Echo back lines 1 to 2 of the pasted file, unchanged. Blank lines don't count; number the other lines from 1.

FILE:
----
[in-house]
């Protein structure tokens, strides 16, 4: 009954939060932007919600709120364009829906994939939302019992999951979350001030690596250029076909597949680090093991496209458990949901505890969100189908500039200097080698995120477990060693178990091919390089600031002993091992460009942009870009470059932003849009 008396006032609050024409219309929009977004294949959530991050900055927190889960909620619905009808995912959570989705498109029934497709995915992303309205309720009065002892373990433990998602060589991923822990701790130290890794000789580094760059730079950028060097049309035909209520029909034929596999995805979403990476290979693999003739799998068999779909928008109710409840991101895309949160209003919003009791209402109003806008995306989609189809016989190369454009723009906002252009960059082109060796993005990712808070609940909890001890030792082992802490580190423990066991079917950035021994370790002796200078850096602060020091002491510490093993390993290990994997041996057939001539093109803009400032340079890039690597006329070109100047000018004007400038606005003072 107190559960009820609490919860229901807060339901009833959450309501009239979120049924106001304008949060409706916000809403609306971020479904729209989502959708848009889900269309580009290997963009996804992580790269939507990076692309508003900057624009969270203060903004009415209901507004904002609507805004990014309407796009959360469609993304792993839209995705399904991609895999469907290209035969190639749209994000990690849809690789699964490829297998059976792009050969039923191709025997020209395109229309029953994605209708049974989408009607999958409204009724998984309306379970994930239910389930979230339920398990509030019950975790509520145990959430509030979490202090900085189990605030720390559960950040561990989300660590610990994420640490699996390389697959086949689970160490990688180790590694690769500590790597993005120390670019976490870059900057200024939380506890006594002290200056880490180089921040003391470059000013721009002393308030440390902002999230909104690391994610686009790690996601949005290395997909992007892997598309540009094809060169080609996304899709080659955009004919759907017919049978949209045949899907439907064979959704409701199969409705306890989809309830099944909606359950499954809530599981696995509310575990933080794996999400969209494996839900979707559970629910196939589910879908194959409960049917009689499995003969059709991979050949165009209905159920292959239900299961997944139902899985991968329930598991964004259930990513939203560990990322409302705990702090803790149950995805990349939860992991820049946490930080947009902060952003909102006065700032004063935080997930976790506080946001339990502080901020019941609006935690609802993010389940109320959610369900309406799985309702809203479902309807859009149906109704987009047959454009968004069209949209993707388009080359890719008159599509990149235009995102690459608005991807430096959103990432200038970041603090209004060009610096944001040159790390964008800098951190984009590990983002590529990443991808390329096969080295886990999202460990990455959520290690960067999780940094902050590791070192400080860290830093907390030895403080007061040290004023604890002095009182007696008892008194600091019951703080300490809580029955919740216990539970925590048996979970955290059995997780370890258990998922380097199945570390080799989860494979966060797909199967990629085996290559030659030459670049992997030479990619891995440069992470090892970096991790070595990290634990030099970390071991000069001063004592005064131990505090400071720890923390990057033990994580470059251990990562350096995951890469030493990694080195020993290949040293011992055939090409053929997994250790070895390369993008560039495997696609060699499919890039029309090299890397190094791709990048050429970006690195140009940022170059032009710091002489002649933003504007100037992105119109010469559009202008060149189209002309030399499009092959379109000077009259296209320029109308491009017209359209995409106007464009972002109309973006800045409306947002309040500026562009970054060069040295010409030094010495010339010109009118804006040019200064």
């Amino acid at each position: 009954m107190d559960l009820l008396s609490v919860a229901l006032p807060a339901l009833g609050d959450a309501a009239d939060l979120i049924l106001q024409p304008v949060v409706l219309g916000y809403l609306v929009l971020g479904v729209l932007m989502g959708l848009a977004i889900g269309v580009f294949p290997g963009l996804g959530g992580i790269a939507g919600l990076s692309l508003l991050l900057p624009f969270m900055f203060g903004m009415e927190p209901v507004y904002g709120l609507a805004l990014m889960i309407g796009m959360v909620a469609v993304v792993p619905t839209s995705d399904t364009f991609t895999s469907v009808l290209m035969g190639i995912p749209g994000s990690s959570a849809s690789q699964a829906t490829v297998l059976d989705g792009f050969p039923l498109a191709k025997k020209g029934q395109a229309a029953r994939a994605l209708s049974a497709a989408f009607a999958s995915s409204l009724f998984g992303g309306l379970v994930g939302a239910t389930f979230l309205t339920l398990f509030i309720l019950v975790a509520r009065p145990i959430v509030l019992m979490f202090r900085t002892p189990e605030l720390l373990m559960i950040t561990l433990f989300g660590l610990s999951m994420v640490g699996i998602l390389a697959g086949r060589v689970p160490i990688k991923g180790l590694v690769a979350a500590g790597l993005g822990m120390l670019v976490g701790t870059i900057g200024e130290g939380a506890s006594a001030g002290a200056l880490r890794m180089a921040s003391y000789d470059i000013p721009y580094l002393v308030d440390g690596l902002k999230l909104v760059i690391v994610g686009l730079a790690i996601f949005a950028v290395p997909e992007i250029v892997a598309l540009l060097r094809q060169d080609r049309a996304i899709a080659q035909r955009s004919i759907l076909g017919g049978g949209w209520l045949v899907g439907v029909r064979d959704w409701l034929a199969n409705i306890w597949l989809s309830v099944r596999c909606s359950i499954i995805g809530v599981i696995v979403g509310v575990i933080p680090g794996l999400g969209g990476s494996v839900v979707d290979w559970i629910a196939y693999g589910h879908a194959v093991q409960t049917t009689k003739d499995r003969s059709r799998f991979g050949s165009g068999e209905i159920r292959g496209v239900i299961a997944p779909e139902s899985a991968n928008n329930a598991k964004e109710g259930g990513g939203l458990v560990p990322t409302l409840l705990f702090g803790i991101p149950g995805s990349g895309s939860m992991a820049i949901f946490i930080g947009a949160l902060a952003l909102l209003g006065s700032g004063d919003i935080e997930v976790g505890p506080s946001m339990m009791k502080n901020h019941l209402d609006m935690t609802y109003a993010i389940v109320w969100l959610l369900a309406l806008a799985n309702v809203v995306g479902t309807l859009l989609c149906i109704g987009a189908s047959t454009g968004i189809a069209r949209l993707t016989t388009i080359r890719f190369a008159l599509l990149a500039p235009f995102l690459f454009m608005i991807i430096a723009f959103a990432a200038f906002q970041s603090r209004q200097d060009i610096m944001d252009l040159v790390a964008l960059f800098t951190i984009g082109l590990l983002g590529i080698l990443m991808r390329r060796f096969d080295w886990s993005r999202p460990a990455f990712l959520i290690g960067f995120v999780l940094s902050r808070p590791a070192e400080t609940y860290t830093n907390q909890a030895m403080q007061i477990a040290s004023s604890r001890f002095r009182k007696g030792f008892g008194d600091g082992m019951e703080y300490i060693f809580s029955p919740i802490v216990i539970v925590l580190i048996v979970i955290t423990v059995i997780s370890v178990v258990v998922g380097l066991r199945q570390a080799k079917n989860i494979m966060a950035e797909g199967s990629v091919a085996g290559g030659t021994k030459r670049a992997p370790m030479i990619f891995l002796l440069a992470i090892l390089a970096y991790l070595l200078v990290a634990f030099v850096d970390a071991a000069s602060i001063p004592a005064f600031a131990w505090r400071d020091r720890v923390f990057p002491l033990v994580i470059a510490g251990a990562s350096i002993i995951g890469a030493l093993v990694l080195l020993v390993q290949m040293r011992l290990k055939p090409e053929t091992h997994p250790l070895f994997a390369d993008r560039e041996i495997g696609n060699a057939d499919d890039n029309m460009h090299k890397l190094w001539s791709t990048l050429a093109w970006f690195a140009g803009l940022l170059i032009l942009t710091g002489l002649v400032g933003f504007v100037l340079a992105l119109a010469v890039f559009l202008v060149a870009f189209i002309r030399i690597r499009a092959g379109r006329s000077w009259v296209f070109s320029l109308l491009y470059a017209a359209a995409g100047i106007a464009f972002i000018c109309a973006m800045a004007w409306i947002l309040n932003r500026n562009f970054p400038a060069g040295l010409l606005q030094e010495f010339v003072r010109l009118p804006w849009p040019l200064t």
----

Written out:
[in-house]
């Protein structure tokens, strides 16, 4: 009954939060932007919600709120364009829906994939939302019992999951979350001030690596250029076909597949680090093991496209458990949901505890969100189908500039200097080698995120477990060693178990091919390089600031002993091992460009942009870009470059932003849009 008396006032609050024409219309929009977004294949959530991050900055927190889960909620619905009808995912959570989705498109029934497709995915992303309205309720009065002892373990433990998602060589991923822990701790130290890794000789580094760059730079950028060097049309035909209520029909034929596999995805979403990476290979693999003739799998068999779909928008109710409840991101895309949160209003919003009791209402109003806008995306989609189809016989190369454009723009906002252009960059082109060796993005990712808070609940909890001890030792082992802490580190423990066991079917950035021994370790002796200078850096602060020091002491510490093993390993290990994997041996057939001539093109803009400032340079890039690597006329070109100047000018004007400038606005003072 107190559960009820609490919860229901807060339901009833959450309501009239979120049924106001304008949060409706916000809403609306971020479904729209989502959708848009889900269309580009290997963009996804992580790269939507990076692309508003900057624009969270203060903004009415209901507004904002609507805004990014309407796009959360469609993304792993839209995705399904991609895999469907290209035969190639749209994000990690849809690789699964490829297998059976792009050969039923191709025997020209395109229309029953994605209708049974989408009607999958409204009724998984309306379970994930239910389930979230339920398990509030019950975790509520145990959430509030979490202090900085189990605030720390559960950040561990989300660590610990994420640490699996390389697959086949689970160490990688180790590694690769500590790597993005120390670019976490870059900057200024939380506890006594002290200056880490180089921040003391470059000013721009002393308030440390902002999230909104690391994610686009790690996601949005290395997909992007892997598309540009094809060169080609996304899709080659955009004919759907017919049978949209045949899907439907064979959704409701199969409705306890989809309830099944909606359950499954809530599981696995509310575990933080794996999400969209494996839900979707559970629910196939589910879908194959409960049917009689499995003969059709991979050949165009209905159920292959239900299961997944139902899985991968329930598991964004259930990513939203560990990322409302705990702090803790149950995805990349939860992991820049946490930080947009902060952003909102006065700032004063935080997930976790506080946001339990502080901020019941609006935690609802993010389940109320959610369900309406799985309702809203479902309807859009149906109704987009047959454009968004069209949209993707388009080359890719008159599509990149235009995102690459608005991807430096959103990432200038970041603090209004060009610096944001040159790390964008800098951190984009590990983002590529990443991808390329096969080295886990999202460990990455959520290690960067999780940094902050590791070192400080860290830093907390030895403080007061040290004023604890002095009182007696008892008194600091019951703080300490809580029955919740216990539970925590048996979970955290059995997780370890258990998922380097199945570390080799989860494979966060797909199967990629085996290559030659030459670049992997030479990619891995440069992470090892970096991790070595990290634990030099970390071991000069001063004592005064131990505090400071720890923390990057033990994580470059251990990562350096995951890469030493990694080195020993290949040293011992055939090409053929997994250790070895390369993008560039495997696609060699499919890039029309090299890397190094791709990048050429970006690195140009940022170059032009710091002489002649933003504007100037992105119109010469559009202008060149189209002309030399499009092959379109000077009259296209320029109308491009017209359209995409106007464009972002109309973006800045409306947002309040500026562009970054060069040295010409030094010495010339010109009118804006040019200064």